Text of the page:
KY: Deputy in one county could go to another to investigate; no motion to suppress lies for statutory violation, if there even was one

A motion to suppress for a statutory violation doesn’t work in Kentucky absent a constitutional violation to found it on. Here, a deputy from one county crossed into another county to investigate. The statute defendant relies on deals with arrest, not investigation, and there is no constitutional violation shown here. Pope v. Commonwealth, 2021 Ky. LEXIS 17 (Feb. 18, 2021):

Given the all-too-often misuse of a motion to suppress as the procedural vehicle to address an alleged statutory violation, we are compelled to reiterate prior holdings. In Copley v. Commonwealth, 361 S.W.3d 902, 905 (Ky. 2012), we stated: “Suppression of evidence pursuant to the exclusionary rule applies only to searches that were carried out in violation of an individual’s constitutional rights.” The Fourth Amendment to the United States Constitution prohibits unreasonable searches and seizures and its application “depends on whether the person invoking its protection can claim a ‘justifiable,’ a ‘reasonable,’ or a ‘legitimate expectation of privacy’ that has been invaded by government action.” Smith v. Maryland, 442 U.S. 735, 740 (1979) (citations omitted). “Official conduct that does not ‘compromise any legitimate interest in privacy’ is not a search subject to the Fourth Amendment.” Illinois v. Caballes, 543 U.S. 405, 408-09 (2005). Furthermore, we have previously explained, “evidence obtained in violation of a state statute will not be excluded unless it involves a violation of constitutional rights or the legislature mandates exclusion.” Easterling v. Commonwealth, 580 S.W.3d 496, 502 (Ky. 2019) (citing Beach v. Commonwealth, 927 S.W.2d 826 (Ky. 1996)).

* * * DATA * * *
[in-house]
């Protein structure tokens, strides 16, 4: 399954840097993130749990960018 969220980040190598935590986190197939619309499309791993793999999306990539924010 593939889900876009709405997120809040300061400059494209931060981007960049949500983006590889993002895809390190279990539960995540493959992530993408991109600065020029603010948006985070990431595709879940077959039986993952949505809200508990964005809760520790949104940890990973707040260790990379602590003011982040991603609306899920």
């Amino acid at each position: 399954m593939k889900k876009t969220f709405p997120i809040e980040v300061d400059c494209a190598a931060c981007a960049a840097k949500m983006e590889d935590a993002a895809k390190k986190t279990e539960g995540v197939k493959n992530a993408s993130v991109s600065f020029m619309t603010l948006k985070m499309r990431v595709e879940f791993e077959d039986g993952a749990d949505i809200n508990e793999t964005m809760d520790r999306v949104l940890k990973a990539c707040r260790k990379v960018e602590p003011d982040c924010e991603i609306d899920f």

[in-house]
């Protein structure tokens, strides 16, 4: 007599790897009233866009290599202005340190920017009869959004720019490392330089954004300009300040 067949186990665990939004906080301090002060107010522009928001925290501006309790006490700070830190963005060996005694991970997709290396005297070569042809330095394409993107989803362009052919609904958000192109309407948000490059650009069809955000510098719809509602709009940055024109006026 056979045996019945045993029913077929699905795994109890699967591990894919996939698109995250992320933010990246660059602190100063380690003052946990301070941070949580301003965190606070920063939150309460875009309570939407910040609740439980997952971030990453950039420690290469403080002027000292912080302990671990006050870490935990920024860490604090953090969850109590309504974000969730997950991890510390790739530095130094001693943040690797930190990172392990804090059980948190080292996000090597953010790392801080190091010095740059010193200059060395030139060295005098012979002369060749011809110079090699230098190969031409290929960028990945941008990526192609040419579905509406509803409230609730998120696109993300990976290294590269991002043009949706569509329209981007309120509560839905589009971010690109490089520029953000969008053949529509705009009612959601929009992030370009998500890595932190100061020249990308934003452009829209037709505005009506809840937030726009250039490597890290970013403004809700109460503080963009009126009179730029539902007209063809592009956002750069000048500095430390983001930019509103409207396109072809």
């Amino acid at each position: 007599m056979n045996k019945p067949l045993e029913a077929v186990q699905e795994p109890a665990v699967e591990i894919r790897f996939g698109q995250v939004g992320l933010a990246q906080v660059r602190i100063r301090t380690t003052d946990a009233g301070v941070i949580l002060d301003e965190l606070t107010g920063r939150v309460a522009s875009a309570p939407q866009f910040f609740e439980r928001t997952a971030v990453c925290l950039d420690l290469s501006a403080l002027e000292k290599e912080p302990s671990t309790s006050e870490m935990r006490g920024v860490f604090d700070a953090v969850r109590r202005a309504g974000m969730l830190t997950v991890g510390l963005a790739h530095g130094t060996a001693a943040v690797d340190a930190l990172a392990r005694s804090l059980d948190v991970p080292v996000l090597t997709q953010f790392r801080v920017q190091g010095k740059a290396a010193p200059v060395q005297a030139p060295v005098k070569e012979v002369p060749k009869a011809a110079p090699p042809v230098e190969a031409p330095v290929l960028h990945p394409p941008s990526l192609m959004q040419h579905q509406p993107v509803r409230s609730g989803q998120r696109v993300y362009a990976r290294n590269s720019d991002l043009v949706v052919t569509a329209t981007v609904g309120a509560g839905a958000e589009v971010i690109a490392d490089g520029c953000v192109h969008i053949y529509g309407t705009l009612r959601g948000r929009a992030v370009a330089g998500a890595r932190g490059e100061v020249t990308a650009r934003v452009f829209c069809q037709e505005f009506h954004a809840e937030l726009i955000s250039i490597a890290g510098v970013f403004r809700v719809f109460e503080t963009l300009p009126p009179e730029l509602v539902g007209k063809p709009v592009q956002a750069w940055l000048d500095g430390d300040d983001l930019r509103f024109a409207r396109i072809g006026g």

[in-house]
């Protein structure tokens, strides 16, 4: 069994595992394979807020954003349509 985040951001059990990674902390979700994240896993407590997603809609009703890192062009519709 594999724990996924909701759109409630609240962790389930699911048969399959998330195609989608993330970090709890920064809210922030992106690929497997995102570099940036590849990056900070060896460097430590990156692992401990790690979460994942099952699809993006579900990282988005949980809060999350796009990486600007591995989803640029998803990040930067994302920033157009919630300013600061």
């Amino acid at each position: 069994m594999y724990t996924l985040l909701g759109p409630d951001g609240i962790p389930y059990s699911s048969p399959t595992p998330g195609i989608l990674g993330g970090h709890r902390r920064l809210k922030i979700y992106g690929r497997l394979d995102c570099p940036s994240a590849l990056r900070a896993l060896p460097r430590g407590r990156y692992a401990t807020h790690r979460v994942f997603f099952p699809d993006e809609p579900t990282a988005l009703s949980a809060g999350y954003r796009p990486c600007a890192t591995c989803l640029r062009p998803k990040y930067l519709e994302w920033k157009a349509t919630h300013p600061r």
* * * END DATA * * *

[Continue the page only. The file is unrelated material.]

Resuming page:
Pope’s motion to suppress and his argument before this Court are void of any explanation as to how the Boyle County deputies violated his constitutional rights. See Johnson, 423 S.W.3d at 725-26. Moreover, the statute he relies on, KRS 431.007, even if applicable in this case (and we have concluded it is not) contains no explicit directive for exclusion of evidence. See Easterling, 580 S.W.3d at 502. As in Johnson, 423 S.W.3d at 726, “the issue [here] is confined to jurisdiction,” an issue we have resolved in favor of the Commonwealth. And because the facts before us “[do] not implicate any independent constitutional principle or protected right,” id., the suppression remedy Pope seeks is not available to him. For this additional reason, we affirm the trial court’s denial of the motion to suppress.

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